• Do not accept any friend requests from people you do not know and remove anyone that somehow slipped through the cracks.
  • Restrict the privacy settings on your social media accounts
  • Use secure passwords that include letters, numbers, and characters. Change your password routinely
  • Avoid security questions that could be easily guessed

CRA Text Scam

Do you know the warning signs of a scam? With all the uncertainty in the world right now, it’s easy to want to believe the best in people. This is what fraudsters are thriving off – vulnerability. This news story from CBC, warns Canadians of a text scam exploiting the new emergency relief program.

However, this isn’t the only scam going around. Some other scams to be alert for are text messages or emails from fraudsters impersonating the Canada Revenue Agency. This article outlines what to actually expect when the Canada Revenue Agency contacts you.

Here’s how you can protect yourself:

  • If it’s an unfamiliar phone number or email, don’t automatically trust the source
  • Look for spelling and grammatical errors in the text
  • Ask yourself “Does the URL look credible?” If you have ANY doubt, contact the company and fact check the message.

For more information on how to protect yourself, here the CRA outlines how to ‘Slam the Scam’.

Work From Home Scams

The provincial government recently warned against a work from home scam during the COVID-19 crisis. Fraudulent ads by companies offering opportunities to work from home as securities traders are appearing on social media. These ads promise that traders can keep a large percentage of the profits and they don’t need experience or a license. They only need to pay fees to the would-be traders.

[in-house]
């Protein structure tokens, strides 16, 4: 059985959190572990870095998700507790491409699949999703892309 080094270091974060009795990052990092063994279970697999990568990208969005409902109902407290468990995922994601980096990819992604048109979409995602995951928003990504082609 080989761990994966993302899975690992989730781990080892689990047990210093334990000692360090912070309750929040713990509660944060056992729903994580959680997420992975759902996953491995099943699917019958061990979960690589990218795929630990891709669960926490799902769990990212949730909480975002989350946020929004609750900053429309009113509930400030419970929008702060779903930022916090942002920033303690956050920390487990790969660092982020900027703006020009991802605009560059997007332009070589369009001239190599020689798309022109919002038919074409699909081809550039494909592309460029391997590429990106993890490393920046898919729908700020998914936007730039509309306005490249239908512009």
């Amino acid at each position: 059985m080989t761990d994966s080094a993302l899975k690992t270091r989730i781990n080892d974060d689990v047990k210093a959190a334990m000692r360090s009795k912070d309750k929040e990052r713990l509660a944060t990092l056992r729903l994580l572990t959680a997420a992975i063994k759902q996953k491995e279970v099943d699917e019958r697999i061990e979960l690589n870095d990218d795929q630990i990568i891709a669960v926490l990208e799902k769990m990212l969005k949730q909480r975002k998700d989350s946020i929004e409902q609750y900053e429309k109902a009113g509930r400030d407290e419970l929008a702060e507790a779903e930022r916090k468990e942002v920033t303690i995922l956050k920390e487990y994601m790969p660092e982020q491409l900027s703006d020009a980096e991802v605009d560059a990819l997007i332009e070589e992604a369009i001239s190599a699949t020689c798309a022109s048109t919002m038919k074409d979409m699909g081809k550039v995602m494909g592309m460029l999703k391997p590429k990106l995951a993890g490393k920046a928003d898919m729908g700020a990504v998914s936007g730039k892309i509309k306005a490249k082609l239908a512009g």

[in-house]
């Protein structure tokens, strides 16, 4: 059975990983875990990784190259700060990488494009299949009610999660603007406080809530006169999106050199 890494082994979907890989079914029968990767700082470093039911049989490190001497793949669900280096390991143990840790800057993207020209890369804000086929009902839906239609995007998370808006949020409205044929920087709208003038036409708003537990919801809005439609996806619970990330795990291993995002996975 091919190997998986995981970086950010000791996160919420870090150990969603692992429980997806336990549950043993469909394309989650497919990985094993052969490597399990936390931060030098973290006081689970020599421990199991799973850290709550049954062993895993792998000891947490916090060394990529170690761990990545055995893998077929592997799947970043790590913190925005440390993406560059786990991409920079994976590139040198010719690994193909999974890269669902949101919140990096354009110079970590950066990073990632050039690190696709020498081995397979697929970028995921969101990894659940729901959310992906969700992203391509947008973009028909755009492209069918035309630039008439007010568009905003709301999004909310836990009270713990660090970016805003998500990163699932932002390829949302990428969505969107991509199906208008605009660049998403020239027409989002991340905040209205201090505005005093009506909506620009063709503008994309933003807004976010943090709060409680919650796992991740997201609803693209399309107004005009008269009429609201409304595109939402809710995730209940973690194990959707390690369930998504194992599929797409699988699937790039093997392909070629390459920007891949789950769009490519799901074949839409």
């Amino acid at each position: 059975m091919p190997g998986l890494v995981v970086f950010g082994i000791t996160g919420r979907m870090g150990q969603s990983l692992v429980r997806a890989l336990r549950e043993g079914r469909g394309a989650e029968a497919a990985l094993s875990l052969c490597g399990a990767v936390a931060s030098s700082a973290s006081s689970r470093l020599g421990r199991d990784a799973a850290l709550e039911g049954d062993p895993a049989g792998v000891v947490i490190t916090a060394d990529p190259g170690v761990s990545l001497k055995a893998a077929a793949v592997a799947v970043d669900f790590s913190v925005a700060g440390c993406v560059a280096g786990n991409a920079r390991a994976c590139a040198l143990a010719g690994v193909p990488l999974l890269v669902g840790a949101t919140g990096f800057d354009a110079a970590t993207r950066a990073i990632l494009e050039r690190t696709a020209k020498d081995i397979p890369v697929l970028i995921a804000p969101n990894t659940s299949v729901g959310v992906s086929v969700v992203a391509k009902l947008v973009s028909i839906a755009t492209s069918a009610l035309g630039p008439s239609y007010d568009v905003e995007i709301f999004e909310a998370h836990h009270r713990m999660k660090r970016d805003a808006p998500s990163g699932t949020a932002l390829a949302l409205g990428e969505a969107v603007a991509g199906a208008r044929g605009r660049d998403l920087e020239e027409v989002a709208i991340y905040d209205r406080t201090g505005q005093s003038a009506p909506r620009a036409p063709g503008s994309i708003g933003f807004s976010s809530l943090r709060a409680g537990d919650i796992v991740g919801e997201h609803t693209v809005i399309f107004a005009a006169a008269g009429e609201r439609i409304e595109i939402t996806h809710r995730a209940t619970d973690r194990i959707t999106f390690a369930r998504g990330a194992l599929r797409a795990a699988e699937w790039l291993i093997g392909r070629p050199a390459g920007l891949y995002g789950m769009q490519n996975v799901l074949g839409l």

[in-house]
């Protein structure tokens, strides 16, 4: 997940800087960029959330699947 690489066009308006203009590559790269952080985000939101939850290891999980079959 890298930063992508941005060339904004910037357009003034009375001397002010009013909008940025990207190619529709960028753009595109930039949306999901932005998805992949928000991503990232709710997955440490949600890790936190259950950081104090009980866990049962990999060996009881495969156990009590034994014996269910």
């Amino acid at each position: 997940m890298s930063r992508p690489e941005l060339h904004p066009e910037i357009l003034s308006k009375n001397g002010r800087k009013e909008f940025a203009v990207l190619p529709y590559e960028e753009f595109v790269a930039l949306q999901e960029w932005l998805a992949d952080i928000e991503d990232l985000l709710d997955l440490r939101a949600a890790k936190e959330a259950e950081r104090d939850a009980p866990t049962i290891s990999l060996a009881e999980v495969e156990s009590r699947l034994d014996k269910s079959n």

If you’ve experienced job loss from COVID-19 and you’ve lost childcare, this would seem like a good way to replace your income – which is exactly why this tactic is being used. In Saskatchewan, anyone in the business of trading securities must be registered with Financial and Consumer Affairs Authority (FCAA), unless an exemption applies. The FCAA expects that similar scams will continue to increase during the COVID-19 crisis.

Fraudsters Posing as Financial Institutions

In times of uncertainty or struggle is often when individuals turn to their financial institution for advice, services or products to help them navigate their financial situation.

A text message scam has been circling around where fraudsters are posing as a financial institution, using scare tactics to try and gain access to your information.